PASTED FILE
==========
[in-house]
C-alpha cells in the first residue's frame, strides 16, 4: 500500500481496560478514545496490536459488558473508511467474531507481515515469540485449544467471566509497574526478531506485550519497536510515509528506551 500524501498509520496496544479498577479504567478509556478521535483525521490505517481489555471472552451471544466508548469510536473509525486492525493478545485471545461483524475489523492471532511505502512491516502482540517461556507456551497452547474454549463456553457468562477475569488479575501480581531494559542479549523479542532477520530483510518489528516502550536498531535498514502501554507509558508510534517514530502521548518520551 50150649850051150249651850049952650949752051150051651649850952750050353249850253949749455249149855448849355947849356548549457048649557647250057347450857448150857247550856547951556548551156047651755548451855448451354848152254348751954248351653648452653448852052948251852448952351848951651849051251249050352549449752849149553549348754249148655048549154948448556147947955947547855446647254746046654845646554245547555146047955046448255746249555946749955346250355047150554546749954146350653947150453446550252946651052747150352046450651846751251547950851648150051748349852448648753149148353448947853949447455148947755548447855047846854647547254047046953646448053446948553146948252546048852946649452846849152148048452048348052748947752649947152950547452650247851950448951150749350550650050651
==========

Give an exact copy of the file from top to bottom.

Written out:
[in-house]
C-alpha cells in the first residue's frame, strides 16, 4: 500500500481496560478514545496490536459488558473508511467474531507481515515469540485449544467471566509497574526478531506485550519497536510515509528506551 500524501498509520496496544479498577479504567478509556478521535483525521490505517481489555471472552451471544466508548469510536473509525486492525493478545485471545461483524475489523492471532511505502512491516502482540517461556507456551497452547474454549463456553457468562477475569488479575501480581531494559542479549523479542532477520530483510518489528516502550536498531535498514502501554507509558508510534517514530502521548518520551 50150649850051150249651850049952650949752051150051651649850952750050353249850253949749455249149855448849355947849356548549457048649557647250057347450857448150857247550856547951556548551156047651755548451855448451354848152254348751954248351653648452653448852052948251852448952351848951651849051251249050352549449752849149553549348754249148655048549154948448556147947955947547855446647254746046654845646554245547555146047955046448255746249555946749955346250355047150554546749954146350653947150453446550252946651052747150352046450651846751251547950851648150051748349852448648753149148353448947853949447455148947755548447855047846854647547254047046953646448053446948553146948252546048852946649452846849152148048452048348052748947752649947152950547452650247851950448951150749350550650050651